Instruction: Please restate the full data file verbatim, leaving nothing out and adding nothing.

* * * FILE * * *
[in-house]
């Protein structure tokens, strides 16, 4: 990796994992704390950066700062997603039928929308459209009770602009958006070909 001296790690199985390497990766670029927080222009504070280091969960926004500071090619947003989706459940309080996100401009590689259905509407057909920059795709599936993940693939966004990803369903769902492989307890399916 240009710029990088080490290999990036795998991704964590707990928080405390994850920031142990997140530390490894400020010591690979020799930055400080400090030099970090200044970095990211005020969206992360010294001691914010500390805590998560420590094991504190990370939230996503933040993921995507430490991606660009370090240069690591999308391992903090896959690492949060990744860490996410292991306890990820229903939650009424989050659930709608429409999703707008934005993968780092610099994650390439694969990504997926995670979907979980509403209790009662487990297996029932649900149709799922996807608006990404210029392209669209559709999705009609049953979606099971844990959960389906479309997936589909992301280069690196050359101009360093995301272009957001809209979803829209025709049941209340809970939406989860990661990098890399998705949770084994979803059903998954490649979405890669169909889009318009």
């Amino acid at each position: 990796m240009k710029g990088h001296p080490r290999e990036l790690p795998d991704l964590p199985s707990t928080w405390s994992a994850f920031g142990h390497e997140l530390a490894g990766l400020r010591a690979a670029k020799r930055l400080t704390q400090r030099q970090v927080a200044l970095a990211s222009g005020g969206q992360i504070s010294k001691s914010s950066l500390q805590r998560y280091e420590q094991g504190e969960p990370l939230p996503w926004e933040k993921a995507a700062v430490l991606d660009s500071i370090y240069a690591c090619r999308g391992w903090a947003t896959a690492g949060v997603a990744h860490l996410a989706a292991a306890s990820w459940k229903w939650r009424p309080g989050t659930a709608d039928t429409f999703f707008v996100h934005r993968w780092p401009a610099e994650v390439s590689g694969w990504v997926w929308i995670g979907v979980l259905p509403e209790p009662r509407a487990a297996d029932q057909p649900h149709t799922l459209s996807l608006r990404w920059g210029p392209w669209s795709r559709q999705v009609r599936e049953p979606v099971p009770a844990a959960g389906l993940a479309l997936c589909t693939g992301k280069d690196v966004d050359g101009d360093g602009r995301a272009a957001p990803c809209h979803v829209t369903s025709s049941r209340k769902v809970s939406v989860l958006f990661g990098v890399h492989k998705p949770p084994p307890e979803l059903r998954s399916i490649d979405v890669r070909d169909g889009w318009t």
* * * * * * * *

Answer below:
[in-house]
């Protein structure tokens, strides 16, 4: 990796994992704390950066700062997603039928929308459209009770602009958006070909 001296790690199985390497990766670029927080222009504070280091969960926004500071090619947003989706459940309080996100401009590689259905509407057909920059795709599936993940693939966004990803369903769902492989307890399916 240009710029990088080490290999990036795998991704964590707990928080405390994850920031142990997140530390490894400020010591690979020799930055400080400090030099970090200044970095990211005020969206992360010294001691914010500390805590998560420590094991504190990370939230996503933040993921995507430490991606660009370090240069690591999308391992903090896959690492949060990744860490996410292991306890990820229903939650009424989050659930709608429409999703707008934005993968780092610099994650390439694969990504997926995670979907979980509403209790009662487990297996029932649900149709799922996807608006990404210029392209669209559709999705009609049953979606099971844990959960389906479309997936589909992301280069690196050359101009360093995301272009957001809209979803829209025709049941209340809970939406989860990661990098890399998705949770084994979803059903998954490649979405890669169909889009318009």
């Amino acid at each position: 990796m240009k710029g990088h001296p080490r290999e990036l790690p795998d991704l964590p199985s707990t928080w405390s994992a994850f920031g142990h390497e997140l530390a490894g990766l400020r010591a690979a670029k020799r930055l400080t704390q400090r030099q970090v927080a200044l970095a990211s222009g005020g969206q992360i504070s010294k001691s914010s950066l500390q805590r998560y280091e420590q094991g504190e969960p990370l939230p996503w926004e933040k993921a995507a700062v430490l991606d660009s500071i370090y240069a690591c090619r999308g391992w903090a947003t896959a690492g949060v997603a990744h860490l996410a989706a292991a306890s990820w459940k229903w939650r009424p309080g989050t659930a709608d039928t429409f999703f707008v996100h934005r993968w780092p401009a610099e994650v390439s590689g694969w990504v997926w929308i995670g979907v979980l259905p509403e209790p009662r509407a487990a297996d029932q057909p649900h149709t799922l459209s996807l608006r990404w920059g210029p392209w669209s795709r559709q999705v009609r599936e049953p979606v099971p009770a844990a959960g389906l993940a479309l997936c589909t693939g992301k280069d690196v966004d050359g101009d360093g602009r995301a272009a957001p990803c809209h979803v829209t369903s025709s049941r209340k769902v809970s939406v989860l958006f990661g990098v890399h492989k998705p949770p084994p307890e979803l059903r998954s399916i490649d979405v890669r070909d169909g889009w318009t």